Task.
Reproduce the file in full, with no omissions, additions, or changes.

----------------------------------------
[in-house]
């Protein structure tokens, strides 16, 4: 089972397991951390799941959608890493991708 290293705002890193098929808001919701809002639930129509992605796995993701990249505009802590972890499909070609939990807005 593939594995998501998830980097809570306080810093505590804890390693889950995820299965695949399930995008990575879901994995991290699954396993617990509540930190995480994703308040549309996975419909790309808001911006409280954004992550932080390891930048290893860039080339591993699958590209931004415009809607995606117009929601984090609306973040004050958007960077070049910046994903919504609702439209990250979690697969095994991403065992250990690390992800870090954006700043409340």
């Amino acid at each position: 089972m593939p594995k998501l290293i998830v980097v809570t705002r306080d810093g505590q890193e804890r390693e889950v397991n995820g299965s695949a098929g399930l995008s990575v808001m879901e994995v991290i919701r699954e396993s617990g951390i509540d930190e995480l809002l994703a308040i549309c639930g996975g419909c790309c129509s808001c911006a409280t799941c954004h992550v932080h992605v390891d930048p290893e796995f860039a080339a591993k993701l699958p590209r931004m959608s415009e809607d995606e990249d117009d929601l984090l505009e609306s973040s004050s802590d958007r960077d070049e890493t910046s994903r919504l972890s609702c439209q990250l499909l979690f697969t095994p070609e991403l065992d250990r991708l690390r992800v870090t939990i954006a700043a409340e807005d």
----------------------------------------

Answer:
[in-house]
């Protein structure tokens, strides 16, 4: 089972397991951390799941959608890493991708 290293705002890193098929808001919701809002639930129509992605796995993701990249505009802590972890499909070609939990807005 593939594995998501998830980097809570306080810093505590804890390693889950995820299965695949399930995008990575879901994995991290699954396993617990509540930190995480994703308040549309996975419909790309808001911006409280954004992550932080390891930048290893860039080339591993699958590209931004415009809607995606117009929601984090609306973040004050958007960077070049910046994903919504609702439209990250979690697969095994991403065992250990690390992800870090954006700043409340």
């Amino acid at each position: 089972m593939p594995k998501l290293i998830v980097v809570t705002r306080d810093g505590q890193e804890r390693e889950v397991n995820g299965s695949a098929g399930l995008s990575v808001m879901e994995v991290i919701r699954e396993s617990g951390i509540d930190e995480l809002l994703a308040i549309c639930g996975g419909c790309c129509s808001c911006a409280t799941c954004h992550v932080h992605v390891d930048p290893e796995f860039a080339a591993k993701l699958p590209r931004m959608s415009e809607d995606e990249d117009d929601l984090l505009e609306s973040s004050s802590d958007r960077d070049e890493t910046s994903r919504l972890s609702c439209q990250l499909l979690f697969t095994p070609e991403l065992d250990r991708l690390r992800v870090t939990i954006a700043a409340e807005d």